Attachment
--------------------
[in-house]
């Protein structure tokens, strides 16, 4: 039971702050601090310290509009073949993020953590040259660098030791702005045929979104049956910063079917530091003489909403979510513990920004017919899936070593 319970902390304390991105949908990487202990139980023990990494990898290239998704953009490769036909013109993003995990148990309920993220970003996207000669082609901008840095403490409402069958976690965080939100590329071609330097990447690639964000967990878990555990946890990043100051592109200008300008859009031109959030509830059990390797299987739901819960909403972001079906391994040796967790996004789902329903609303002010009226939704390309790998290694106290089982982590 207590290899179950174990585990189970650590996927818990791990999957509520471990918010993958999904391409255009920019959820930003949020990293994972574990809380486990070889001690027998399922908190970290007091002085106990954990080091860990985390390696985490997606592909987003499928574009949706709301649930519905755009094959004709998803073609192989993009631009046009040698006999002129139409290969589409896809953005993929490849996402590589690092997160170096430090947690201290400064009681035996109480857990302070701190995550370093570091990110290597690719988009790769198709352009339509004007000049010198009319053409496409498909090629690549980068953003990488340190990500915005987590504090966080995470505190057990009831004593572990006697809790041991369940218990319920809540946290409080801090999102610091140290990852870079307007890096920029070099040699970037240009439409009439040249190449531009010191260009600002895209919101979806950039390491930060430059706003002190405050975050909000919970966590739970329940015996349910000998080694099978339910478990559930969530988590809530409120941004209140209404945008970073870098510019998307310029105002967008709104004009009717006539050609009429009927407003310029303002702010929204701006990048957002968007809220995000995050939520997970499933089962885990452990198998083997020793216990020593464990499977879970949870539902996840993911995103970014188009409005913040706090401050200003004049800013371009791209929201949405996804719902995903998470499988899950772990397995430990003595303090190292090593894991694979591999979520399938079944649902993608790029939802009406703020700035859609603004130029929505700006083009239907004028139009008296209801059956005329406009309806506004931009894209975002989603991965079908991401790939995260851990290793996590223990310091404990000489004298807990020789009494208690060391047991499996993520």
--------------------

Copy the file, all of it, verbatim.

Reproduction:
[in-house]
């Protein structure tokens, strides 16, 4: 039971702050601090310290509009073949993020953590040259660098030791702005045929979104049956910063079917530091003489909403979510513990920004017919899936070593 319970902390304390991105949908990487202990139980023990990494990898290239998704953009490769036909013109993003995990148990309920993220970003996207000669082609901008840095403490409402069958976690965080939100590329071609330097990447690639964000967990878990555990946890990043100051592109200008300008859009031109959030509830059990390797299987739901819960909403972001079906391994040796967790996004789902329903609303002010009226939704390309790998290694106290089982982590 207590290899179950174990585990189970650590996927818990791990999957509520471990918010993958999904391409255009920019959820930003949020990293994972574990809380486990070889001690027998399922908190970290007091002085106990954990080091860990985390390696985490997606592909987003499928574009949706709301649930519905755009094959004709998803073609192989993009631009046009040698006999002129139409290969589409896809953005993929490849996402590589690092997160170096430090947690201290400064009681035996109480857990302070701190995550370093570091990110290597690719988009790769198709352009339509004007000049010198009319053409496409498909090629690549980068953003990488340190990500915005987590504090966080995470505190057990009831004593572990006697809790041991369940218990319920809540946290409080801090999102610091140290990852870079307007890096920029070099040699970037240009439409009439040249190449531009010191260009600002895209919101979806950039390491930060430059706003002190405050975050909000919970966590739970329940015996349910000998080694099978339910478990559930969530988590809530409120941004209140209404945008970073870098510019998307310029105002967008709104004009009717006539050609009429009927407003310029303002702010929204701006990048957002968007809220995000995050939520997970499933089962885990452990198998083997020793216990020593464990499977879970949870539902996840993911995103970014188009409005913040706090401050200003004049800013371009791209929201949405996804719902995903998470499988899950772990397995430990003595303090190292090593894991694979591999979520399938079944649902993608790029939802009406703020700035859609603004130029929505700006083009239907004028139009008296209801059956005329406009309806506004931009894209975002989603991965079908991401790939995260851990290793996590223990310091404990000489004298807990020789009494208690060391047991499996993520």